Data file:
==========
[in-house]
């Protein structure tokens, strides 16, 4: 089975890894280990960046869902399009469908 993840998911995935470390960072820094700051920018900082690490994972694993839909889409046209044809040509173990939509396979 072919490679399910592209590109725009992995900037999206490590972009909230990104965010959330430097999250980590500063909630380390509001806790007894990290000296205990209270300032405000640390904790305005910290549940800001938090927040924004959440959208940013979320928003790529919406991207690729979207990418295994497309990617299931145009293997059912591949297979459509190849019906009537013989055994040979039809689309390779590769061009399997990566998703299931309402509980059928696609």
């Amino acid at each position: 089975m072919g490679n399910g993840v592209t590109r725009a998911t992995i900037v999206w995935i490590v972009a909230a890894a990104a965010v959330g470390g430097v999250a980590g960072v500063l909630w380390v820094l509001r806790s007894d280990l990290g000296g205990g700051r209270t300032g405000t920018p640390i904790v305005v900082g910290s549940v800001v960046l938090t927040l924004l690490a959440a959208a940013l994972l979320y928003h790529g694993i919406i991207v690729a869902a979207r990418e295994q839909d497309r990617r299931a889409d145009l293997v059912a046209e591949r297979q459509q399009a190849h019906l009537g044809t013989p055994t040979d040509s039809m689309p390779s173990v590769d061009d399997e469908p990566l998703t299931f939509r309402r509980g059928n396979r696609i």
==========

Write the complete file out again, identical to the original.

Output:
[in-house]
């Protein structure tokens, strides 16, 4: 089975890894280990960046869902399009469908 993840998911995935470390960072820094700051920018900082690490994972694993839909889409046209044809040509173990939509396979 072919490679399910592209590109725009992995900037999206490590972009909230990104965010959330430097999250980590500063909630380390509001806790007894990290000296205990209270300032405000640390904790305005910290549940800001938090927040924004959440959208940013979320928003790529919406991207690729979207990418295994497309990617299931145009293997059912591949297979459509190849019906009537013989055994040979039809689309390779590769061009399997990566998703299931309402509980059928696609």
């Amino acid at each position: 089975m072919g490679n399910g993840v592209t590109r725009a998911t992995i900037v999206w995935i490590v972009a909230a890894a990104a965010v959330g470390g430097v999250a980590g960072v500063l909630w380390v820094l509001r806790s007894d280990l990290g000296g205990g700051r209270t300032g405000t920018p640390i904790v305005v900082g910290s549940v800001v960046l938090t927040l924004l690490a959440a959208a940013l994972l979320y928003h790529g694993i919406i991207v690729a869902a979207r990418e295994q839909d497309r990617r299931a889409d145009l293997v059912a046209e591949r297979q459509q399009a190849h019906l009537g044809t013989p055994t040979d040509s039809m689309p390779s173990v590769d061009d399997e469908p990566l998703t299931f939509r309402r509980g059928n396979r696609i």